- When dealing with reallocating functions it is important to explain to the employee involved that an explanation will probably be needed to be given to the other employee and to get their consent under GDPR for the employer to disclose such information as is reasonably necessary for the employer to explain why the other employee, who is not disabled, may have to take over a portion of the functions of the disabled employee;
- Where these are not properly addressed as regards the health & safety assessment and dealing with the particular job of the employee with the disability then an employer who fails to address these issues could be subjected to a claim under the Employment Equality Act 1998 and under the GDPR Regulations. An employer must also be wary of the fact that failing to deal with matters properly may also leave the employer open to a Personal Injury claim if as a result of failing to take appropriate action an employee suffers an injury or illness which could have been avoided;
- In the case of an employee whose health is compromised they do not have the protections under the Employment Equality Act 1998 if they do not suffer from a disability. There will always be a fine line as to whether an illness is or is not a disability and appropriate advice is always going to be needed;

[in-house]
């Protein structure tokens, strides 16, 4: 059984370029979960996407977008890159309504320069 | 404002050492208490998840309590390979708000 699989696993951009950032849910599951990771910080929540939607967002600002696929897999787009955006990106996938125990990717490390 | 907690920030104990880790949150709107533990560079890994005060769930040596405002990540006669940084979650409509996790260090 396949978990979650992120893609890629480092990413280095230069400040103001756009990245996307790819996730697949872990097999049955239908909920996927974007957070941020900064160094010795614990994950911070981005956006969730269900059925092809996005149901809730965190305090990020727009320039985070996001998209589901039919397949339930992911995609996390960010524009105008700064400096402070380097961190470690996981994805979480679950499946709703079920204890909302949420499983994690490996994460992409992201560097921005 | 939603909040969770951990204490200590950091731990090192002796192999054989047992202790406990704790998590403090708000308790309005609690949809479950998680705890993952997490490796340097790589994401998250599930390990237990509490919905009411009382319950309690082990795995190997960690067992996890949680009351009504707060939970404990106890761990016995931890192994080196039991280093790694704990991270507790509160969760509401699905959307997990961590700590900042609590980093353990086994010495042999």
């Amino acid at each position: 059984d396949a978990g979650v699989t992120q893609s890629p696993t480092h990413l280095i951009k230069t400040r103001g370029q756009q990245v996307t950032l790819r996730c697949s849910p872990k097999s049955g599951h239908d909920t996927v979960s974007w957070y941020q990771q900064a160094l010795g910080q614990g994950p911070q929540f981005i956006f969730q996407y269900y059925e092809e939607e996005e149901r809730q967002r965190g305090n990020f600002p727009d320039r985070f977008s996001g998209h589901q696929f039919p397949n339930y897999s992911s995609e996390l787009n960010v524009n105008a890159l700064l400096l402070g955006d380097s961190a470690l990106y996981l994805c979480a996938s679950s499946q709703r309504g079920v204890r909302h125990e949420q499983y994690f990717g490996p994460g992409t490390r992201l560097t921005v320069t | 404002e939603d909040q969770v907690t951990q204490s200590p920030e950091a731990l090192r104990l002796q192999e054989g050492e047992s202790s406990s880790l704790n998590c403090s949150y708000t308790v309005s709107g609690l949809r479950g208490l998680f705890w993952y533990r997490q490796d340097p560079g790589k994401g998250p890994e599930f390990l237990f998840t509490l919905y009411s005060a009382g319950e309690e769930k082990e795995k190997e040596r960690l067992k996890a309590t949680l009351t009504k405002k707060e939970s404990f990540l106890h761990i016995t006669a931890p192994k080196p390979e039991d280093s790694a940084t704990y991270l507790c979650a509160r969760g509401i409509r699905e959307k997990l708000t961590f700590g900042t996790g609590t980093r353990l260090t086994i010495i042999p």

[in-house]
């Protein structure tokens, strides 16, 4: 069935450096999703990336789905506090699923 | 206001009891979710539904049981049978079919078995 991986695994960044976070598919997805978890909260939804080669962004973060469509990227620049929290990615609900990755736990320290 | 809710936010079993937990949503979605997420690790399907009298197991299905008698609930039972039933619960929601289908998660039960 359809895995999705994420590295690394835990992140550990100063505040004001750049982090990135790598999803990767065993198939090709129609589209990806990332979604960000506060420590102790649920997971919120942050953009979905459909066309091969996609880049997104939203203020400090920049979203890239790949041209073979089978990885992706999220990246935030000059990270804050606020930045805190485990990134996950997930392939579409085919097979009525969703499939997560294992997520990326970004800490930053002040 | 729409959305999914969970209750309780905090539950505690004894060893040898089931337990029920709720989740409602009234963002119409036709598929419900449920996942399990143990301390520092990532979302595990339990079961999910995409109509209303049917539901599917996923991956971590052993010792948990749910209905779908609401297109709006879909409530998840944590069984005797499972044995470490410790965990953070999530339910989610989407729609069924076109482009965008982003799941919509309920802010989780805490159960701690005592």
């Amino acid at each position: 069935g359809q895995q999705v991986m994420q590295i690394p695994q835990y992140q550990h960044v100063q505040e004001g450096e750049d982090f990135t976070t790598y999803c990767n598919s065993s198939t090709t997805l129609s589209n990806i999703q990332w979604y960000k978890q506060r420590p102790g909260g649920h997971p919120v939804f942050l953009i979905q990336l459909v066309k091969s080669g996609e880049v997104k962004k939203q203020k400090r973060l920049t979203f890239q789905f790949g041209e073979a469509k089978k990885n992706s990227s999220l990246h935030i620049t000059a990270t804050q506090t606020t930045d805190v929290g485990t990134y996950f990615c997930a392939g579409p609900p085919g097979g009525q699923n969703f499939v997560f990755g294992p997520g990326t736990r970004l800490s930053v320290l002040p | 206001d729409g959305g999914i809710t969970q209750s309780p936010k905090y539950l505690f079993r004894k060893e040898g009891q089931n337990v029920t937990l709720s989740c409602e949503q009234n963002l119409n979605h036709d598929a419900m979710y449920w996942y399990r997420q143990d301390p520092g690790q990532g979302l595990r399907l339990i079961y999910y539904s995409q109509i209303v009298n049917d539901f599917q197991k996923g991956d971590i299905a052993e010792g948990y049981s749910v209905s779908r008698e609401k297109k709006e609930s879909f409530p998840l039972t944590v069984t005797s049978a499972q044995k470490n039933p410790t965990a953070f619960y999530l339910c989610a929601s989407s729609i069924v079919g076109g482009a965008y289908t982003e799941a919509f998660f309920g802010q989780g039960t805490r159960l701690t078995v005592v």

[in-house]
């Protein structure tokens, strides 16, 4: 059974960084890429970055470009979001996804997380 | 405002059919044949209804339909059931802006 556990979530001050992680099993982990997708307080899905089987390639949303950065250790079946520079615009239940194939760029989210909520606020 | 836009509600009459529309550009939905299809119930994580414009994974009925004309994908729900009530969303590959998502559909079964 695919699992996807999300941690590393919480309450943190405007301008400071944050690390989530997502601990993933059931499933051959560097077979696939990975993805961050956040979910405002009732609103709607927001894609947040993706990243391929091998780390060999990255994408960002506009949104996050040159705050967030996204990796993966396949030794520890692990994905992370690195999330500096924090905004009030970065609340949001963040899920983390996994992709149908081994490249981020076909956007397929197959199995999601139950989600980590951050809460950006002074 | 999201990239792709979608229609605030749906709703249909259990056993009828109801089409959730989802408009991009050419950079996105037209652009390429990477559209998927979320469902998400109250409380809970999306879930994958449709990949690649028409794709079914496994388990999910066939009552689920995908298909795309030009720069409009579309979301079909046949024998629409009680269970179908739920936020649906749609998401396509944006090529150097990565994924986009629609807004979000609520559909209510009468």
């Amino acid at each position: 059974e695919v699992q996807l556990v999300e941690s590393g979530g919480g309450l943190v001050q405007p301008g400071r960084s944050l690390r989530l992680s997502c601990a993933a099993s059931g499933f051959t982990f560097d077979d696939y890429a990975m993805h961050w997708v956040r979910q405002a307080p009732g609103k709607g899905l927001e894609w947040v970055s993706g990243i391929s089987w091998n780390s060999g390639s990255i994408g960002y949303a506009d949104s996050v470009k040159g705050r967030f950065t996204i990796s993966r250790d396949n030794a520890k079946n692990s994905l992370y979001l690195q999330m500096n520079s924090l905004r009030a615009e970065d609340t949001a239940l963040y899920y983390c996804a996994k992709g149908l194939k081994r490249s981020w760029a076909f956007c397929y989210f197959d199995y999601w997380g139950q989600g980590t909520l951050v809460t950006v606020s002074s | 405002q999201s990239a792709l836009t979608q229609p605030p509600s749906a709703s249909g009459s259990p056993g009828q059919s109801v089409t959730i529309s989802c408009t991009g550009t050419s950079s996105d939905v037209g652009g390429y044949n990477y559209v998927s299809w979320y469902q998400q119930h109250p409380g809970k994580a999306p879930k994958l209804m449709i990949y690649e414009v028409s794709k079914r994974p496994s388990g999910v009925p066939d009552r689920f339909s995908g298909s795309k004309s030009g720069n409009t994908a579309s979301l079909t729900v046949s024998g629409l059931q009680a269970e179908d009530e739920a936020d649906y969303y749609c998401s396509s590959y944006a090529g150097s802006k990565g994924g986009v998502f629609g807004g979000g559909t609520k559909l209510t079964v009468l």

- In dealing with an individual who has an illness the issue of reasonable accommodation does not apply strictly from an employment law perspective. However, the practical reality of matters is that to retain that employee it may be necessary to make some accommodation and changes to how they work. Again, there are going to be issues under GDPR in that information as to the reason why some other worker may have to take on a portion of their work and other pieces of work transferring to the person with the illness is always going to be a concern.
- There is also the potential exposure by the employer to a personal injury claim by the person with an illness if appropriate health and safety checks have not been put in place and an appropriate risk assessment.
This may sound in some way negative. We do not intend this to be seen as negative. What we are doing is highlighting the difficulties and the challenges. By having a proper health and safety assessment put in place which identifies the risks this will avoid Personal Injury claims, possible Unfair Dismissal claims for Constructive Dismissal, and, claims under the Safety Health and Welfare at Work Act. Equally, by doing it properly it will avoid interpersonal disputes and grievances being raised by employees with employers. Clearly there are challenges. Those challenges may involve employers having to get advice from health and safety experts, medical practitioners, and, Solicitors who understand Employment Law and Health & Safety Law.
*Before acting or refraining from acting on anything in this guide, legal advice should be sought from a solicitor.
*In contentious cases a solicitor may not charge fees or expenses as a proportion or percentage of any award or settlement.